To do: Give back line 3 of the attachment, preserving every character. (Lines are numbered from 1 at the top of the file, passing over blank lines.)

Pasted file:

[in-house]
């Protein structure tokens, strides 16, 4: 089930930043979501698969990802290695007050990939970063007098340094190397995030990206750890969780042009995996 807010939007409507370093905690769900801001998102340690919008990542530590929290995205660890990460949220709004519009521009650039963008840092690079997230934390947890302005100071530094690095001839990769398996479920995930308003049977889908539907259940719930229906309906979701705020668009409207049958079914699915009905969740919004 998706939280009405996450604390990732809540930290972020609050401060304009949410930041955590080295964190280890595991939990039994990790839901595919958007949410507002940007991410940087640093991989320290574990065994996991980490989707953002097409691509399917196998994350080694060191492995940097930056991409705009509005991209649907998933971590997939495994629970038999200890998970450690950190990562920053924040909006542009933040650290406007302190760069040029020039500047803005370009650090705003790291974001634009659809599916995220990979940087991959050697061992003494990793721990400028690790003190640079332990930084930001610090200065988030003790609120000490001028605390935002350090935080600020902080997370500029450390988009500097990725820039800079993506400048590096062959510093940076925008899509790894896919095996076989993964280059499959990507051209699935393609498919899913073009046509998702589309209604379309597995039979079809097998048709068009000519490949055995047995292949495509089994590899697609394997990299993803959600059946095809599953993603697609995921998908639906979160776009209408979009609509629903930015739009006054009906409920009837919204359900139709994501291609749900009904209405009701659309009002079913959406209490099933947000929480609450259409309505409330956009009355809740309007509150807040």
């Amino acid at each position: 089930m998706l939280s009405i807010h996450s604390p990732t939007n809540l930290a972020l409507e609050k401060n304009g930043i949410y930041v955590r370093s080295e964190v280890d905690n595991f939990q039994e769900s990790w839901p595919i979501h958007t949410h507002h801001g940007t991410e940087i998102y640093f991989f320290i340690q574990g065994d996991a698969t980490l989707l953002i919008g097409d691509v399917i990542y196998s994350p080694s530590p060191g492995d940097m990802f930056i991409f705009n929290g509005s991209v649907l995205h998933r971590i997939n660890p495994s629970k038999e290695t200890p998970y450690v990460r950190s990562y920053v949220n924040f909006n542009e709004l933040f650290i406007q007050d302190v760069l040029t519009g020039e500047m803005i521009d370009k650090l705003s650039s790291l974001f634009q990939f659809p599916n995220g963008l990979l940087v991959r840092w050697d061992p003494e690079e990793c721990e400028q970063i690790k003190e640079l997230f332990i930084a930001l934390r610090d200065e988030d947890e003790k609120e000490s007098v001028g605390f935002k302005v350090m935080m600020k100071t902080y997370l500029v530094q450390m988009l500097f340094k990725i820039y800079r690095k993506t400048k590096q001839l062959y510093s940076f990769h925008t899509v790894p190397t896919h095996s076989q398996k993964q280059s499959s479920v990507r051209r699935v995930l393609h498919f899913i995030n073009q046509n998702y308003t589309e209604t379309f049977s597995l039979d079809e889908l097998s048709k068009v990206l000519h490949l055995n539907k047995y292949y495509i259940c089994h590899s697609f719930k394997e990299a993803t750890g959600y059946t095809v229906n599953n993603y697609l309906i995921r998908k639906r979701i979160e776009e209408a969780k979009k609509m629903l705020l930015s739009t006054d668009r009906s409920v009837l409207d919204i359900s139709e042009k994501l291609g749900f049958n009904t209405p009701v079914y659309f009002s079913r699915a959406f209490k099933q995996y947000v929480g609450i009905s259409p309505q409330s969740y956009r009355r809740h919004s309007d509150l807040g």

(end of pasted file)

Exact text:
């Amino acid at each position: 089930m998706l939280s009405i807010h996450s604390p990732t939007n809540l930290a972020l409507e609050k401060n304009g930043i949410y930041v955590r370093s080295e964190v280890d905690n595991f939990q039994e769900s990790w839901p595919i979501h958007t949410h507002h801001g940007t991410e940087i998102y640093f991989f320290i340690q574990g065994d996991a698969t980490l989707l953002i919008g097409d691509v399917i990542y196998s994350p080694s530590p060191g492995d940097m990802f930056i991409f705009n929290g509005s991209v649907l995205h998933r971590i997939n660890p495994s629970k038999e290695t200890p998970y450690v990460r950190s990562y920053v949220n924040f909006n542009e709004l933040f650290i406007q007050d302190v760069l040029t519009g020039e500047m803005i521009d370009k650090l705003s650039s790291l974001f634009q990939f659809p599916n995220g963008l990979l940087v991959r840092w050697d061992p003494e690079e990793c721990e400028q970063i690790k003190e640079l997230f332990i930084a930001l934390r610090d200065e988030d947890e003790k609120e000490s007098v001028g605390f935002k302005v350090m935080m600020k100071t902080y997370l500029v530094q450390m988009l500097f340094k990725i820039y800079r690095k993506t400048k590096q001839l062959y510093s940076f990769h925008t899509v790894p190397t896919h095996s076989q398996k993964q280059s499959s479920v990507r051209r699935v995930l393609h498919f899913i995030n073009q046509n998702y308003t589309e209604t379309f049977s597995l039979d079809e889908l097998s048709k068009v990206l000519h490949l055995n539907k047995y292949y495509i259940c089994h590899s697609f719930k394997e990299a993803t750890g959600y059946t095809v229906n599953n993603y697609l309906i995921r998908k639906r979701i979160e776009e209408a969780k979009k609509m629903l705020l930015s739009t006054d668009r009906s409920v009837l409207d919204i359900s139709e042009k994501l291609g749900f049958n009904t209405p009701v079914y659309f009002s079913r699915a959406f209490k099933q995996y947000v929480g609450i009905s259409p309505q409330s969740y956009r009355r809740h919004s309007d509150l807040g």